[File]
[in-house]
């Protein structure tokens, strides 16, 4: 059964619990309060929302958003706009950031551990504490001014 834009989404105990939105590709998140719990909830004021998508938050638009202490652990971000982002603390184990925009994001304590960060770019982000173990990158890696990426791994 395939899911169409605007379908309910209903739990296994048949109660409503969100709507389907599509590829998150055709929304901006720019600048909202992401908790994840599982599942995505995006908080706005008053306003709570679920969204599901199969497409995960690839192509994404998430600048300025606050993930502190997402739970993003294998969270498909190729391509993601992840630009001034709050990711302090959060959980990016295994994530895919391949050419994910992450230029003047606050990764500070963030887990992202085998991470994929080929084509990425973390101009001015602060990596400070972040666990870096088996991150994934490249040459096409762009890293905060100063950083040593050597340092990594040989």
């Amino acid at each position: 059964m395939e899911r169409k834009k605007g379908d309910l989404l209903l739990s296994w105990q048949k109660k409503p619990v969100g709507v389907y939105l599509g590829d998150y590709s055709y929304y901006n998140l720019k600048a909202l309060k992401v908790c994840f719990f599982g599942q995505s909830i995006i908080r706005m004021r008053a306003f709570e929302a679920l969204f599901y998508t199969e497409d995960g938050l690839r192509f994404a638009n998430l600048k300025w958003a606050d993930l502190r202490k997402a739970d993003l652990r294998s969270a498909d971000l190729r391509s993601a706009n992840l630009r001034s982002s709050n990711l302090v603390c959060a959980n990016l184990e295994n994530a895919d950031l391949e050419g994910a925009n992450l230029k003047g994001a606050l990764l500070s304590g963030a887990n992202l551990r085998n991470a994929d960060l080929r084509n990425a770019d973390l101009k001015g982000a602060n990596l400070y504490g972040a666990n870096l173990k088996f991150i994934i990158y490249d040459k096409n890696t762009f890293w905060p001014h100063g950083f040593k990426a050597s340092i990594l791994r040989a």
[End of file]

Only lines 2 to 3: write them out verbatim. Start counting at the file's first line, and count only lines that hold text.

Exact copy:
């Protein structure tokens, strides 16, 4: 059964619990309060929302958003706009950031551990504490001014 834009989404105990939105590709998140719990909830004021998508938050638009202490652990971000982002603390184990925009994001304590960060770019982000173990990158890696990426791994 395939899911169409605007379908309910209903739990296994048949109660409503969100709507389907599509590829998150055709929304901006720019600048909202992401908790994840599982599942995505995006908080706005008053306003709570679920969204599901199969497409995960690839192509994404998430600048300025606050993930502190997402739970993003294998969270498909190729391509993601992840630009001034709050990711302090959060959980990016295994994530895919391949050419994910992450230029003047606050990764500070963030887990992202085998991470994929080929084509990425973390101009001015602060990596400070972040666990870096088996991150994934490249040459096409762009890293905060100063950083040593050597340092990594040989």
């Amino acid at each position: 059964m395939e899911r169409k834009k605007g379908d309910l989404l209903l739990s296994w105990q048949k109660k409503p619990v969100g709507v389907y939105l599509g590829d998150y590709s055709y929304y901006n998140l720019k600048a909202l309060k992401v908790c994840f719990f599982g599942q995505s909830i995006i908080r706005m004021r008053a306003f709570e929302a679920l969204f599901y998508t199969e497409d995960g938050l690839r192509f994404a638009n998430l600048k300025w958003a606050d993930l502190r202490k997402a739970d993003l652990r294998s969270a498909d971000l190729r391509s993601a706009n992840l630009r001034s982002s709050n990711l302090v603390c959060a959980n990016l184990e295994n994530a895919d950031l391949e050419g994910a925009n992450l230029k003047g994001a606050l990764l500070s304590g963030a887990n992202l551990r085998n991470a994929d960060l080929r084509n990425a770019d973390l101009k001015g982000a602060n990596l400070y504490g972040a666990n870096l173990k088996f991150i994934i990158y490249d040459k096409n890696t762009f890293w905060p001014h100063g950083f040593k990426a050597s340092i990594l791994r040989a």